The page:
Financial System- Pre And Post Liberalization Reforms

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1. Cash reserve Ratio (CRR) is the amount of funds that the banks have to keep with the RBI. If the central bank decides to increase the CRR, the available amount with the banks comes down. The RBI uses the CRR to drain out excessive money from the system. Commercial banks are required to maintain with the RBI an average cash balance, the amount of which shall not be less than 3% of the total of the Net Demand and Time Liabilities (NDTL), on a fortnightly basis and the RBI is empowered to increase the rate of CRR to such higher rate not exceeding 20% of the NDTL.

2. Reverse Repo rate is the rate at which the RBI borrows money from commercial banks. Banks are always happy to lend money to the RBI since their money are in safe hands with a good interest. An increase in reverse repo rate can prompt banks to park more funds with the RBI to earn higher returns on idle cash. It is also a tool which can be used by the RBI to drain excess money out of the banking system.

 3. Repo rate. The rate at which the RBI lends money to commercial banks is called repo rate. It is an instrument of monetary policy. Whenever banks have any shortage of funds they can borrow from the RBI. A reduction in the repo rate helps banks get money at a cheaper rate and vice versa. The repo rate in India is similar to the discount rate in the US.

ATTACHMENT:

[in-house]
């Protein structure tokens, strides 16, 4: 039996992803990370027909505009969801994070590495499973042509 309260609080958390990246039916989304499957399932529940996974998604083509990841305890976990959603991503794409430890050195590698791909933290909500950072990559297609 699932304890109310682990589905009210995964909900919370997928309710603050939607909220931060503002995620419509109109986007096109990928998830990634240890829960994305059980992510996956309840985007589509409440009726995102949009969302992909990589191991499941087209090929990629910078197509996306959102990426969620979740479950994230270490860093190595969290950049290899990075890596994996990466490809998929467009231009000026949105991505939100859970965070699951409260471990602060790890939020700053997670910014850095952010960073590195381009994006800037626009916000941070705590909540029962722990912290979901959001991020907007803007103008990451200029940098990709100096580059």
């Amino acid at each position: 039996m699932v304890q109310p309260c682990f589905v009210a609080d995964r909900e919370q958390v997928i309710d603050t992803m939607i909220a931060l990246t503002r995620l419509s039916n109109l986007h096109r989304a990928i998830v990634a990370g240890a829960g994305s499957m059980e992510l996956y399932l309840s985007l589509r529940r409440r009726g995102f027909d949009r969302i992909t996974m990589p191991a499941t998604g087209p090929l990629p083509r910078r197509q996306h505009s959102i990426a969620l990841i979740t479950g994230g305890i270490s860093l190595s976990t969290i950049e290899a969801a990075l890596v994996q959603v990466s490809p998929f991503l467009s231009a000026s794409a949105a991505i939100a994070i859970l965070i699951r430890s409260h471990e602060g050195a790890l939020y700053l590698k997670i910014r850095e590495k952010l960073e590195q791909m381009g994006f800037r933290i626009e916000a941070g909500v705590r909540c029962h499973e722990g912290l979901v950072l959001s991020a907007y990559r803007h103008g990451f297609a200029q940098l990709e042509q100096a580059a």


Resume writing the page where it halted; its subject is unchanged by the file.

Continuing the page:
4.The Monopolies and Restrictive Trade Practices Act, 1969, aims to prevent concentration of economic power to the common detriment, provide for control of monopolies and probation of monopolistic, restrictive and unfair trade practice, and protect consumer interest.

Monopolistic trade practice is that which represents abuse of market power in the production and marketing of goods and services by eliminating potential competitors from market and taking advantage of the control over the market by charging unreasonably high prices, preventing or reducing competition, limiting technical development, deteriorating product quality or by adopting unfair or deceptive trade practices.

5. The Foreign Exchange Regulation Act (FERA) was legislation passed by the Indian Parliament in 1973 by the government of Indira Gandhi and came into force with effect from January 1, 1974. FERA imposed stringent regulations on certain kinds of payments, the dealings in foreign exchange and securities and the transactions which had an indirect impact on the foreign exchange and the import and export of currency.[1] The bill was formulated with the aim of regulating payments and foreign exchange.[2]